Lol it sounds like your on par with mine.

Very interesting stuff. I would be interested in the sounds we can't hear.  If they exist.  I read some interesting research on coyote howls.  The research suggested that there were frequencies we could not hear in their howls.  I would venture to guess that if the part of a howl that we do hear has a meaning than the part of a howl we don't hear has meaning too.  As a call maker... How can I account for that in my calls without of bit of technology to aid my ear in analysis?
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Offline FDR

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Re: spectrum analysis of how a call performs
« Reply #8 on: March 03, 2016, 09:33:32 AM »
Got a chance to discuss the turkey PSD with my call maker friend last night. Here is a summary of what he told me about the frequency range of wild turkeys he recorded:

1. Old turkey gobbler-- 8-900hz
2. Old turkey hen-- 1200hz
3. Young turkey hen-- 14-1500hz


Fred
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Reelfoot, the original duck call. What's on your lanyard?

Offline Rick Howard

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Re: spectrum analysis of how a call performs
« Reply #9 on: March 03, 2016, 11:03:56 AM »
Thank you.  This is really interesting information.  It brings up a few questions in my mind.  Is this information True across subspecies and region?  It seems to stick to the age old wisdom that older hens care lower in tone.
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Offline FDR

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Re: spectrum analysis of how a call performs
« Reply #10 on: March 03, 2016, 03:53:39 PM »
I have no idea about regional differences but since we do not make region specific turkey calls I would suspect that the differences among individual turkeys is as great as the regional differences.  Just speculation on my part!
I was hunting in Wyoming one year and visiting with the rancher. There were turkeys all over the yard/barnyard some less than 3 feet away. I remarked how pretty they were and he stated that they were wild and showed up every year about that time and spent the winter with his livestock. They did not sound any different than our Alabama turkeys.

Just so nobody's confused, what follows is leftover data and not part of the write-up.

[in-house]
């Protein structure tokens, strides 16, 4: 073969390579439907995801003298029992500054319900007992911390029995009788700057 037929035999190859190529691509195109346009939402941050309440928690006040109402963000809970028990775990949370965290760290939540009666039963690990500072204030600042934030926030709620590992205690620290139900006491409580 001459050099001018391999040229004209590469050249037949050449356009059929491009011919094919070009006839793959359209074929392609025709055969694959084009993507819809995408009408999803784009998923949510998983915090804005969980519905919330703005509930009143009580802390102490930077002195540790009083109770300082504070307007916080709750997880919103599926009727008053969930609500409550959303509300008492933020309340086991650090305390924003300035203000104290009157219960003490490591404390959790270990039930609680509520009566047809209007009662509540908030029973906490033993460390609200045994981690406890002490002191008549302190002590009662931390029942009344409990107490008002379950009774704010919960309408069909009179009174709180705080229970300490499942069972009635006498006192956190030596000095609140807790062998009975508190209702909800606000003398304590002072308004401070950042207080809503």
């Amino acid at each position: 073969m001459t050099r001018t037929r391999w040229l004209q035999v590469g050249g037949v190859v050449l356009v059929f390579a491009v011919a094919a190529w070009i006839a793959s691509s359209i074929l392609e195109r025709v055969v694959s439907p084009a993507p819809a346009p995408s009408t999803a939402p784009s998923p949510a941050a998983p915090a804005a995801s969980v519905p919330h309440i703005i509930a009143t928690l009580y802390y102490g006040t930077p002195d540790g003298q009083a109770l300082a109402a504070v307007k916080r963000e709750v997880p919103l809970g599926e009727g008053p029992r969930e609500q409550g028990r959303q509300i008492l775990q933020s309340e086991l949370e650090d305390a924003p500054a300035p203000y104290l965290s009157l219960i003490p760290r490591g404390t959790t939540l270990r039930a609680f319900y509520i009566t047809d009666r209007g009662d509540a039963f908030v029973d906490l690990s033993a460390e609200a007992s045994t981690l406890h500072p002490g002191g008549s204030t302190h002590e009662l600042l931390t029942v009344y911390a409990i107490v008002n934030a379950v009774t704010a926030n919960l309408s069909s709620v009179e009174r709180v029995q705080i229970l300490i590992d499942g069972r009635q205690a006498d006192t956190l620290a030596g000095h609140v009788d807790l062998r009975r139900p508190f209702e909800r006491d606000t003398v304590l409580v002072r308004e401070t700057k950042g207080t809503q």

Fred
« Last Edit: March 03, 2016, 04:03:10 PM by FDR »
Fred Roe
Reelfoot, the original duck call. What's on your lanyard?

Offline Rick Howard

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Re: spectrum analysis of how a call performs
« Reply #11 on: March 03, 2016, 07:32:47 PM »
Thanks, Fred.  My curiosity was more about turkeys than call making. 
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Offline stumpjumper

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Re: spectrum analysis of how a call performs
« Reply #12 on: March 04, 2016, 09:39:06 AM »
Got a chance to discuss the turkey PSD with my call maker friend last night. Here is a summary of what he told me about the frequency range of wild turkeys he recorded:

1. Old turkey gobbler-- 8-900hz
2. Old turkey hen-- 1200hz
3. Young turkey hen-- 14-1500hz


Fred

I think you left a 0 off of each of those numbers

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Offline FDR

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Re: spectrum analysis of how a call performs
« Reply #13 on: March 04, 2016, 12:37:26 PM »
Those are the numbers I was given Stump.  I did not perform the analysis. 
 I did find this on the net:
--The hearing range of birds is from below 50 Hz (infrasound) to around 12 kHz, with maximum sensitivity between 1 and 5 kHz. I would expect a Turkey to be at the low end of the frequency range.
--The average frequency range for human speech varies from 80 to 260 Hertz. The vocal speech frequency of an adult male ranges from 85 to 180 Hertz, while the frequency of an adult female ranges from 165 to 255 Hertz.
--The human hearing range is commonly given as 20 to 20,000 Hz
 
I am suppose to get a copy of the analysis software sometimes soon I hope.

Fred
« Last Edit: March 04, 2016, 12:53:31 PM by FDR »
Fred Roe
Reelfoot, the original duck call. What's on your lanyard?

Offline FDR

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Re: spectrum analysis of how a call performs
« Reply #14 on: March 09, 2016, 05:26:12 PM »
I had lunch with my retired engineer friend/ turkey call maker today. Here is the link to the analysis software he uses and the software is a free download!

http://www.audacityteam.org/

There is a free users manual available. If you are running Windows 10 you might have trouble with the software. Unfortunately my new computer is a Windows 10 machine so I will have to wait for the next update.

Fred
Fred Roe
Reelfoot, the original duck call. What's on your lanyard?